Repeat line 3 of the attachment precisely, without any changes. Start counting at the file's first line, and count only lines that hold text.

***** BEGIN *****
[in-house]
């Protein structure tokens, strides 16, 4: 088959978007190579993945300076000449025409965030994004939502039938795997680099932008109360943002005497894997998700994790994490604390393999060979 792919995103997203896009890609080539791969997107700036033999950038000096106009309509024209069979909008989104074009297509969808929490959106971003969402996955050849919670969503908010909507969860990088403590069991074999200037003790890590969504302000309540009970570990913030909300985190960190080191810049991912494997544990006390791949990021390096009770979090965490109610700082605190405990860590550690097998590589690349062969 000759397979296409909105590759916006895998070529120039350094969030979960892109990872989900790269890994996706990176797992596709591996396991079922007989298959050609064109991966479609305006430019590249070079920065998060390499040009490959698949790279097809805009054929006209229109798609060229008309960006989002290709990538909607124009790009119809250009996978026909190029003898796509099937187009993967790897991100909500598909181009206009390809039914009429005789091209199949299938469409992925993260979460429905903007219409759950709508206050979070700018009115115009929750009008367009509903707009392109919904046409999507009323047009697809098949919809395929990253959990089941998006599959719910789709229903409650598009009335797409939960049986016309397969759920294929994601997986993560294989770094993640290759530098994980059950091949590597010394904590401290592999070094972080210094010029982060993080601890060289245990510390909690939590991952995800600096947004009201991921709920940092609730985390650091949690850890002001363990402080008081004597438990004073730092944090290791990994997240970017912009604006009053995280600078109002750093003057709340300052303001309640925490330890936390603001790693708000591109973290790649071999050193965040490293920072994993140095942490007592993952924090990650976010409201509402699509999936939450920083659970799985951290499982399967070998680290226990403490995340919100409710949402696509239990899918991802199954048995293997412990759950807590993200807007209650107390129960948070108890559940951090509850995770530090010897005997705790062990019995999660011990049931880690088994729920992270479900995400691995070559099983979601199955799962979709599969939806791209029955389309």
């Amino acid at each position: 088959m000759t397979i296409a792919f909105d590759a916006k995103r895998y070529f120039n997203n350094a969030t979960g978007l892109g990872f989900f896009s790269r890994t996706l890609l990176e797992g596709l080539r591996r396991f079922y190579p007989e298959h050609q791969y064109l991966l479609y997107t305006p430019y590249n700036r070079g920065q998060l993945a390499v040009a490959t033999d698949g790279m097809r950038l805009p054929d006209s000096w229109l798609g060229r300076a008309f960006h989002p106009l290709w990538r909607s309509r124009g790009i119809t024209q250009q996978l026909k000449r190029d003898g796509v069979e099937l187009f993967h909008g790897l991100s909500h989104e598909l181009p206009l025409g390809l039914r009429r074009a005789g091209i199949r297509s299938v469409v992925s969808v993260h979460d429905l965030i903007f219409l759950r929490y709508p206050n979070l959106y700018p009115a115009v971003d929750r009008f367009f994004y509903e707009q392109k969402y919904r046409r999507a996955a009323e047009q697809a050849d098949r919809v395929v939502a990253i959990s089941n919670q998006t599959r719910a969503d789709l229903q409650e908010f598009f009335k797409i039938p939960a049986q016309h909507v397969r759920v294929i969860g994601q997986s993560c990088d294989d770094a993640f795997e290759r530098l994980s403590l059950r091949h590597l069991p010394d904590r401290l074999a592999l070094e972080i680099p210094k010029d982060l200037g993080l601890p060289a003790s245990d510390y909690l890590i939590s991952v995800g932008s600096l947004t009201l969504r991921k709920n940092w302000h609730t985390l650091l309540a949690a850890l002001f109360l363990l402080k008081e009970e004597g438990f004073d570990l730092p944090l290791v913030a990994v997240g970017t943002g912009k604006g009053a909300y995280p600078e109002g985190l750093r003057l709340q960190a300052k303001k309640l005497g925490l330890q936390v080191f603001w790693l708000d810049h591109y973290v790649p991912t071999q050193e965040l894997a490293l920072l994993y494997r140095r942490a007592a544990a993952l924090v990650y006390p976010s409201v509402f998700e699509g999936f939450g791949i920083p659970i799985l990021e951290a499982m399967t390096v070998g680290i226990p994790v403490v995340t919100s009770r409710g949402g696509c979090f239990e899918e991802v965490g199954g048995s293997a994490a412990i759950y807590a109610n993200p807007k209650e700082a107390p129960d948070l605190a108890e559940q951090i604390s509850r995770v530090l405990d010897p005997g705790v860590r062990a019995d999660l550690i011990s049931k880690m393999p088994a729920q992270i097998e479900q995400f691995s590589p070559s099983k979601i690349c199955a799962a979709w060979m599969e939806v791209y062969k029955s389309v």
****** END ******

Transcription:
């Amino acid at each position: 088959m000759t397979i296409a792919f909105d590759a916006k995103r895998y070529f120039n997203n350094a969030t979960g978007l892109g990872f989900f896009s790269r890994t996706l890609l990176e797992g596709l080539r591996r396991f079922y190579p007989e298959h050609q791969y064109l991966l479609y997107t305006p430019y590249n700036r070079g920065q998060l993945a390499v040009a490959t033999d698949g790279m097809r950038l805009p054929d006209s000096w229109l798609g060229r300076a008309f960006h989002p106009l290709w990538r909607s309509r124009g790009i119809t024209q250009q996978l026909k000449r190029d003898g796509v069979e099937l187009f993967h909008g790897l991100s909500h989104e598909l181009p206009l025409g390809l039914r009429r074009a005789g091209i199949r297509s299938v469409v992925s969808v993260h979460d429905l965030i903007f219409l759950r929490y709508p206050n979070l959106y700018p009115a115009v971003d929750r009008f367009f994004y509903e707009q392109k969402y919904r046409r999507a996955a009323e047009q697809a050849d098949r919809v395929v939502a990253i959990s089941n919670q998006t599959r719910a969503d789709l229903q409650e908010f598009f009335k797409i039938p939960a049986q016309h909507v397969r759920v294929i969860g994601q997986s993560c990088d294989d770094a993640f795997e290759r530098l994980s403590l059950r091949h590597l069991p010394d904590r401290l074999a592999l070094e972080i680099p210094k010029d982060l200037g993080l601890p060289a003790s245990d510390y909690l890590i939590s991952v995800g932008s600096l947004t009201l969504r991921k709920n940092w302000h609730t985390l650091l309540a949690a850890l002001f109360l363990l402080k008081e009970e004597g438990f004073d570990l730092p944090l290791v913030a990994v997240g970017t943002g912009k604006g009053a909300y995280p600078e109002g985190l750093r003057l709340q960190a300052k303001k309640l005497g925490l330890q936390v080191f603001w790693l708000d810049h591109y973290v790649p991912t071999q050193e965040l894997a490293l920072l994993y494997r140095r942490a007592a544990a993952l924090v990650y006390p976010s409201v509402f998700e699509g999936f939450g791949i920083p659970i799985l990021e951290a499982m399967t390096v070998g680290i226990p994790v403490v995340t919100s009770r409710g949402g696509c979090f239990e899918e991802v965490g199954g048995s293997a994490a412990i759950y807590a109610n993200p807007k209650e700082a107390p129960d948070l605190a108890e559940q951090i604390s509850r995770v530090l405990d010897p005997g705790v860590r062990a019995d999660l550690i011990s049931k880690m393999p088994a729920q992270i097998e479900q995400f691995s590589p070559s099983k979601i690349c199955a799962a979709w060979m599969e939806v791209y062969k029955s389309v």